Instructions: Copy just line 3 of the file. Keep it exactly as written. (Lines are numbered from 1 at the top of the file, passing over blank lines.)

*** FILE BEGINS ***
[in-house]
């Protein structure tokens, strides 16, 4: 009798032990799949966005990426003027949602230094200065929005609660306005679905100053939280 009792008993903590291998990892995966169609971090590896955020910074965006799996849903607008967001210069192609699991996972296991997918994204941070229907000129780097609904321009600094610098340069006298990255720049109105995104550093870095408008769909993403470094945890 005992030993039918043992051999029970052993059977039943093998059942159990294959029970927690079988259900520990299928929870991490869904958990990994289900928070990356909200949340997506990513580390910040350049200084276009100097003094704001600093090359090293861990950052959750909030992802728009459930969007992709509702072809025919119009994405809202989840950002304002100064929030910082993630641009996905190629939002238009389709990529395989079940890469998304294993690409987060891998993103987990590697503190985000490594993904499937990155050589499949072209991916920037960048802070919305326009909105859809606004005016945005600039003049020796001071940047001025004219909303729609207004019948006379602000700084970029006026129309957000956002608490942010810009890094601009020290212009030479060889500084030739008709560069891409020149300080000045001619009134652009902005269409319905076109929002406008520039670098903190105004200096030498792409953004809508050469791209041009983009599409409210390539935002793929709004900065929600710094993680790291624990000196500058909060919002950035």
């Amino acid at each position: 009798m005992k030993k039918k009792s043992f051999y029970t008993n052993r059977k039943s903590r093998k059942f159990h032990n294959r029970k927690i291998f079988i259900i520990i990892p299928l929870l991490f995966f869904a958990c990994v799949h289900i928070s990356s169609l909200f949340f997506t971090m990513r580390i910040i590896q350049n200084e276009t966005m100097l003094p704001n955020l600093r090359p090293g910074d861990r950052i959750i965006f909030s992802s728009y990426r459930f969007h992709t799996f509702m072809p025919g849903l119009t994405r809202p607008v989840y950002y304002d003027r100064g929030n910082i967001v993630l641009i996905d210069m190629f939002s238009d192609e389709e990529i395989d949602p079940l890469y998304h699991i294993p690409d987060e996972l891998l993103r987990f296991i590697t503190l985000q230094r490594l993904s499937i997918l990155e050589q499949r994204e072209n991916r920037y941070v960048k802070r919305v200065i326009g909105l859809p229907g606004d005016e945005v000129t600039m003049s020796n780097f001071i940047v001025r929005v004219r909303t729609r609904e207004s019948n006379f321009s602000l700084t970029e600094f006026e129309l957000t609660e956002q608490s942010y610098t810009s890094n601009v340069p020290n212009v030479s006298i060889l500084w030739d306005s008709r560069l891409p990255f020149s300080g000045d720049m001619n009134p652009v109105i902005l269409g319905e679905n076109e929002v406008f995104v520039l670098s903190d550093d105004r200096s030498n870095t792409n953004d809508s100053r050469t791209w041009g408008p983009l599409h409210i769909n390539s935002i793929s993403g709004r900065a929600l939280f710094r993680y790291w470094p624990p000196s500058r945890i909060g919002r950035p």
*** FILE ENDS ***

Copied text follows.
């Amino acid at each position: 009798m005992k030993k039918k009792s043992f051999y029970t008993n052993r059977k039943s903590r093998k059942f159990h032990n294959r029970k927690i291998f079988i259900i520990i990892p299928l929870l991490f995966f869904a958990c990994v799949h289900i928070s990356s169609l909200f949340f997506t971090m990513r580390i910040i590896q350049n200084e276009t966005m100097l003094p704001n955020l600093r090359p090293g910074d861990r950052i959750i965006f909030s992802s728009y990426r459930f969007h992709t799996f509702m072809p025919g849903l119009t994405r809202p607008v989840y950002y304002d003027r100064g929030n910082i967001v993630l641009i996905d210069m190629f939002s238009d192609e389709e990529i395989d949602p079940l890469y998304h699991i294993p690409d987060e996972l891998l993103r987990f296991i590697t503190l985000q230094r490594l993904s499937i997918l990155e050589q499949r994204e072209n991916r920037y941070v960048k802070r919305v200065i326009g909105l859809p229907g606004d005016e945005v000129t600039m003049s020796n780097f001071i940047v001025r929005v004219r909303t729609r609904e207004s019948n006379f321009s602000l700084t970029e600094f006026e129309l957000t609660e956002q608490s942010y610098t810009s890094n601009v340069p020290n212009v030479s006298i060889l500084w030739d306005s008709r560069l891409p990255f020149s300080g000045d720049m001619n009134p652009v109105i902005l269409g319905e679905n076109e929002v406008f995104v520039l670098s903190d550093d105004r200096s030498n870095t792409n953004d809508s100053r050469t791209w041009g408008p983009l599409h409210i769909n390539s935002i793929s993403g709004r900065a929600l939280f710094r993680y790291w470094p624990p000196s500058r945890i909060g919002r950035p």